With all the rebranding efforts taking place over the past few months, it is no secret that Middlebury has become incredibly conscious of its image, possibly more than ever before. Nor is it a secret that fleecing your students of the (read: any) social life they expected at the beginning of their four years is a great way to ruin that image. Squeezing us to the point where we feel that we have to choose between getting a Middlebury education and having a social life somewhere else, works too. What is a secret, however, is why so many of us upperclassmen feel as though, when we reflect on our earliest memories at the College, it sounds like we are describing a completely different school than the one we attend now.

Middlebury students: do not wait until the administrators have gathered their wits enough to invite us to participate in another time-wasting public forum and kill the issue on the stage of Wilson Hall through apathy and political correctness. Seniors, this is our last chance. Voice your opinion now. Share your articles now. Sign your petitions now. Let Middlebury and its former, current and prospective students know we will not let our final year at this school, which we all at one time loved, to be sterilized in the name of a national brand on President Liebowitz’s resume. Fight for your right to party.

Go Panthers.

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17 Comments

17 Responses to “We Did Not Sign Up For This”

  1. Zach Drennen '13.5 on September 18th, 2014 11:01 am

    Can I get an Amen?

    Nice job Dolan.

  2. Senior on September 18th, 2014 11:28 am

    Yesterday, 8 friends and I went to the organic garden to have a picnic with pizza. PubSafe followed us all the way from campus, without seeing any alcohol made us show him our IDs, and threatened to end the picnic if we so much as cracked a beer with our pizza (we are all 21). We were made to feel like criminals for sitting outside, eating, and enjoying the Vermont nature with food. As a senior, I’m tired of being treated like a criminal by the administration for the most innocuous things. Enough of this, this is not the school I applied to. If I had known this is what Middlebury would be like I would never have applied here.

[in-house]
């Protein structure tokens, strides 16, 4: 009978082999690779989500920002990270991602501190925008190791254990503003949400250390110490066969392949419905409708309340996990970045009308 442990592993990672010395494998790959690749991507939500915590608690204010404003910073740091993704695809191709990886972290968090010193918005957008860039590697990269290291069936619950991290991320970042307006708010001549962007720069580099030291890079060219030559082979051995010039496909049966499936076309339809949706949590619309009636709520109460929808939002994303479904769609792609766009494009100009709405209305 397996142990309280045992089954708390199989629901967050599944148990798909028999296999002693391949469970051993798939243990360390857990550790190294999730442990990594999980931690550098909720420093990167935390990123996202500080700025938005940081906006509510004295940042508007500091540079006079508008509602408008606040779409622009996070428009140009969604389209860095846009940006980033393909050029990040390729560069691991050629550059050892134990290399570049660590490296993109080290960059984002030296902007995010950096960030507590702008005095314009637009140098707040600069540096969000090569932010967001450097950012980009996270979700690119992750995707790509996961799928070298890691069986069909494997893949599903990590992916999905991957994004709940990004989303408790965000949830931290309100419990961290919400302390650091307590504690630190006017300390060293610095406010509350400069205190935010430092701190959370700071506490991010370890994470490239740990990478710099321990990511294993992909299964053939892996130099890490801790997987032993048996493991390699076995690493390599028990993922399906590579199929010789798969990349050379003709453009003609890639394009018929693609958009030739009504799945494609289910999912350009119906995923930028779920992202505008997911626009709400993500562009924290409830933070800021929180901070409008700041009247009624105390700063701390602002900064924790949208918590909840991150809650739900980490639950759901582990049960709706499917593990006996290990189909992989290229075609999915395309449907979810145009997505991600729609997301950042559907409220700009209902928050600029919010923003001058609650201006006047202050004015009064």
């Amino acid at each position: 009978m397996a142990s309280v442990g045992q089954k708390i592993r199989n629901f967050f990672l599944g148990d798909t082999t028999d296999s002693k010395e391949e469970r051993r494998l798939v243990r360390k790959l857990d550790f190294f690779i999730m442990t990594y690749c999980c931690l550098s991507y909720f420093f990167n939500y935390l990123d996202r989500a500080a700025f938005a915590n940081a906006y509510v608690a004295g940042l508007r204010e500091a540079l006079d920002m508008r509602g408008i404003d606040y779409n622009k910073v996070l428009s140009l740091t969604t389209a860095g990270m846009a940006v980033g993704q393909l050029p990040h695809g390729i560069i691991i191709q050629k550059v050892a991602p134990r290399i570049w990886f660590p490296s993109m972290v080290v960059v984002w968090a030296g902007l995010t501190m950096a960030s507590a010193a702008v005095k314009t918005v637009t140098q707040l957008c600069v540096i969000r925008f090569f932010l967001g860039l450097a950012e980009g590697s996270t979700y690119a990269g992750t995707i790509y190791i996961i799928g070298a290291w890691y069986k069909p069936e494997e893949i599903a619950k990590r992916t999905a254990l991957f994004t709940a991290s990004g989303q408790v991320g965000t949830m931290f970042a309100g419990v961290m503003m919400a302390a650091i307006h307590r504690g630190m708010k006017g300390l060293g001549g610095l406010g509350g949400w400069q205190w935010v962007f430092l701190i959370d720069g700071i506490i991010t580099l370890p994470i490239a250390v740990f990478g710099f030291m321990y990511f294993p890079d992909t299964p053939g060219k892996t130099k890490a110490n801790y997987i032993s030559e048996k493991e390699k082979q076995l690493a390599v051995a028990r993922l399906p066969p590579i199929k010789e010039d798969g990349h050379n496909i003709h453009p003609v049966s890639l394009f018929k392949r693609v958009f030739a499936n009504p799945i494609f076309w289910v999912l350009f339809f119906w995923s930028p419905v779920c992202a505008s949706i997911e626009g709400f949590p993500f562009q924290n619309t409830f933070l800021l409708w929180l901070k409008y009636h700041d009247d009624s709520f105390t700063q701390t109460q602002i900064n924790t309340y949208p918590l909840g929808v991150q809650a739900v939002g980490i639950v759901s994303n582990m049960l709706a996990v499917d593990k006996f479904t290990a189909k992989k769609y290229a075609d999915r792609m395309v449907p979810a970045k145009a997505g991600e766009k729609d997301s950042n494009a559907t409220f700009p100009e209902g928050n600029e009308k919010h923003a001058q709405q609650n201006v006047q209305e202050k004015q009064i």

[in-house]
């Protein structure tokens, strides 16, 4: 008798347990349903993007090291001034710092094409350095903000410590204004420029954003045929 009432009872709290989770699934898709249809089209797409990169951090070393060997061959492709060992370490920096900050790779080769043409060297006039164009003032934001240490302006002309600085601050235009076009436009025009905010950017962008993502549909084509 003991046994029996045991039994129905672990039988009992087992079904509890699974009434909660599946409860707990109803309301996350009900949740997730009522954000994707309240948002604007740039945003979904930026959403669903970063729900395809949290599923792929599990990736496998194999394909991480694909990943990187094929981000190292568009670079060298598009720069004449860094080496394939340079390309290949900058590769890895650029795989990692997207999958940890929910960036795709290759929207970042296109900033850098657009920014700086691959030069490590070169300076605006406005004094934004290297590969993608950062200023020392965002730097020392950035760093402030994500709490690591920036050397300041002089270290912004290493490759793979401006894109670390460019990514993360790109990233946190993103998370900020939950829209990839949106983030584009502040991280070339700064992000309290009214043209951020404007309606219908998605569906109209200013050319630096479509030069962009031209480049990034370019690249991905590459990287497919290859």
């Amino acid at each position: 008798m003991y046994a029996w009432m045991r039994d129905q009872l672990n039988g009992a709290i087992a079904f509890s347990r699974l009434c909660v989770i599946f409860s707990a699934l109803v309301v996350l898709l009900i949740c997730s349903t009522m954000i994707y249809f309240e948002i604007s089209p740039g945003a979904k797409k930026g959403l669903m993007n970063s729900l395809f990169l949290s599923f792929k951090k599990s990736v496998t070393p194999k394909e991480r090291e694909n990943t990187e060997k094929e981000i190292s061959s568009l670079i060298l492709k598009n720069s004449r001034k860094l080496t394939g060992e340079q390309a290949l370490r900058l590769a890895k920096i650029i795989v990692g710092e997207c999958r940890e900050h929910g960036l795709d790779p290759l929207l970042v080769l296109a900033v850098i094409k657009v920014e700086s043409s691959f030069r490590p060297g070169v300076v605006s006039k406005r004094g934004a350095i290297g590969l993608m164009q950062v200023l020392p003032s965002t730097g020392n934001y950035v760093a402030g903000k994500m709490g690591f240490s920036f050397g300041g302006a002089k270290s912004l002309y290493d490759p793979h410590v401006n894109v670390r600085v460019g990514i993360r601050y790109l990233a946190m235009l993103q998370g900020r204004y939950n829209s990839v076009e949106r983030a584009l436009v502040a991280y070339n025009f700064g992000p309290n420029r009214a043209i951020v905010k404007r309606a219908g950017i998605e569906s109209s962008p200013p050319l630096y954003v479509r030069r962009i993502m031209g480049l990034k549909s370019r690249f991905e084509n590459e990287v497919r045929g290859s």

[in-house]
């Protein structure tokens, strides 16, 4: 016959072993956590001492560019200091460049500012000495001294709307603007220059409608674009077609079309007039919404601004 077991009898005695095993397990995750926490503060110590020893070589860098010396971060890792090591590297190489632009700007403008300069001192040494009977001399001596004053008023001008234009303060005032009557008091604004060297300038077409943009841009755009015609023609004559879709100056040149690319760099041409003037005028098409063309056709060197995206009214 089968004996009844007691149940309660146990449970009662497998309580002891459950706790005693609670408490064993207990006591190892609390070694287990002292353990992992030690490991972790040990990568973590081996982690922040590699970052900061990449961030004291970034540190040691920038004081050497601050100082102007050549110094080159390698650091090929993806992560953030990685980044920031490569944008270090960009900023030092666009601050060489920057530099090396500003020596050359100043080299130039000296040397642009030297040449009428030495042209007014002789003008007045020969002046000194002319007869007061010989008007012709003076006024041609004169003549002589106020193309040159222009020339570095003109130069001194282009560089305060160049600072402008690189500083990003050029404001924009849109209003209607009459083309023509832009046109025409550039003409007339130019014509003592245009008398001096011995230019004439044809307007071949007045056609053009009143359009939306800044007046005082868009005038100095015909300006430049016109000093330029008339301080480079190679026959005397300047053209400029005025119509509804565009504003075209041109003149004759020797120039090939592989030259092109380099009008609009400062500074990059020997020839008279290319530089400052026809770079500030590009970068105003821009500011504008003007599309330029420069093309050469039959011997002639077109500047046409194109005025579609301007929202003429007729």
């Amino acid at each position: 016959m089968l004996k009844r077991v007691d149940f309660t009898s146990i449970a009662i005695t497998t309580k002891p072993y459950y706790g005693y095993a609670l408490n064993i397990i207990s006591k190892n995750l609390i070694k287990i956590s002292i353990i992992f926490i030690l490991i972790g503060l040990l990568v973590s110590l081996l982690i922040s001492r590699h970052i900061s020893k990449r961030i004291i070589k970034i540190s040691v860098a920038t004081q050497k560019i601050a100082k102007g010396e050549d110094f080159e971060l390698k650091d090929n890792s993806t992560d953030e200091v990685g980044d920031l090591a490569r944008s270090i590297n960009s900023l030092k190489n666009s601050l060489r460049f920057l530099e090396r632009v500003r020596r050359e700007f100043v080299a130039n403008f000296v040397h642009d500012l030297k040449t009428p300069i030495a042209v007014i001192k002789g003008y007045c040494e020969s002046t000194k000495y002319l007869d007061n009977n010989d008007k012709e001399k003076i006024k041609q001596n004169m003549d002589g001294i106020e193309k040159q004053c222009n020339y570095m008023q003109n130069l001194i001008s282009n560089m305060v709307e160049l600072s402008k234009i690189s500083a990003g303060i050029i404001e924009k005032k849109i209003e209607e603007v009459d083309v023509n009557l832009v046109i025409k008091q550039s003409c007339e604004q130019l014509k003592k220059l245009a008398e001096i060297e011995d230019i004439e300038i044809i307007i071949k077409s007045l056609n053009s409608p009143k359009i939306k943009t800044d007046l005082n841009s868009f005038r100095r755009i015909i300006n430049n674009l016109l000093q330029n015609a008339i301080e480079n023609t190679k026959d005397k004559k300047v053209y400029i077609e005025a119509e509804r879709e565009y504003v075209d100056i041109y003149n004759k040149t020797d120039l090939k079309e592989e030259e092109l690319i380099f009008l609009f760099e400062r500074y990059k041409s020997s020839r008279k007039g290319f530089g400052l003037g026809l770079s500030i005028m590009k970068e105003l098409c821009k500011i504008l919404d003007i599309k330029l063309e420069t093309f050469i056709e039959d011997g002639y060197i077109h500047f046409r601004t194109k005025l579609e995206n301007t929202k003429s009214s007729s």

3. a on September 18th, 2014 11:43 am

    Preach on

  4. Ben Kinney on September 18th, 2014 4:59 pm

    I seriously cannot understand how Middlebury Administrators consistently fail to realize that by eliminating the few environments where we students can enjoy alcohol with friends safely and openly, they drive freshmen to quickly binge drink hard alcohol alone in their dorm rooms with the blinds down. Drinking on college campuses is a constant; Middlebury Administrators should be working to facilitate safe alcohol consumption, not prohibit it entirely.

  5. MiddFBalum on September 19th, 2014 5:04 pm

    Because, appearances are more important than reality. Would I rather have e-mails and complaints from parents from opposing schools, or would I rather have kids have a safe environment for normal social behavior? I think the answer is pretty obvious here if you’re an administrator, you go with the former. Because as Erin Quinn pointed out, we want to show that we have integrity, and what better way to do that than punishing the many for the actions of the few and dismantling a long-standing tradition? You know, integrity guys come on.

    Also the line about “you don’t need to drink a beer to enjoy watching a DIII football game”. You’re right Erin, you need to drink multiple beers to enjoy watching a DIII football game, and this is coming from a Football alum.

  6. Alex Slater on September 18th, 2014 5:38 pm

    Juan Dolan coming through in the clutch again. Absolutely love it.

  7. David on September 18th, 2014 8:16 pm

    Tailgates are one of the only places where everyone at the school is invited to come together and have a good time. With this new rule people are going to be having exclusive get togethers before football games, probably drink more than they would at a tailgate, and potentially drink and drive to the game. Does it ever seem like this school try’s to be TOO politically correct and RIGHT on paper. I am sick of this school and will tell anyone considering it to apply elsewhere. Period.

  8. junior athlete on September 18th, 2014 8:27 pm

    the only way anything will change is if donations stop. i hate this school because of the hypocrisy and attitude of the admins towards the students, and i know PLENTY of kids who feel the same way. i will continue to tell prospective students about how the admin crushes all fun and social life. hopefully that influences their college decision, and when the school makes less money, maybe something will change.

  9. Midd alumnus on September 19th, 2014 1:22 pm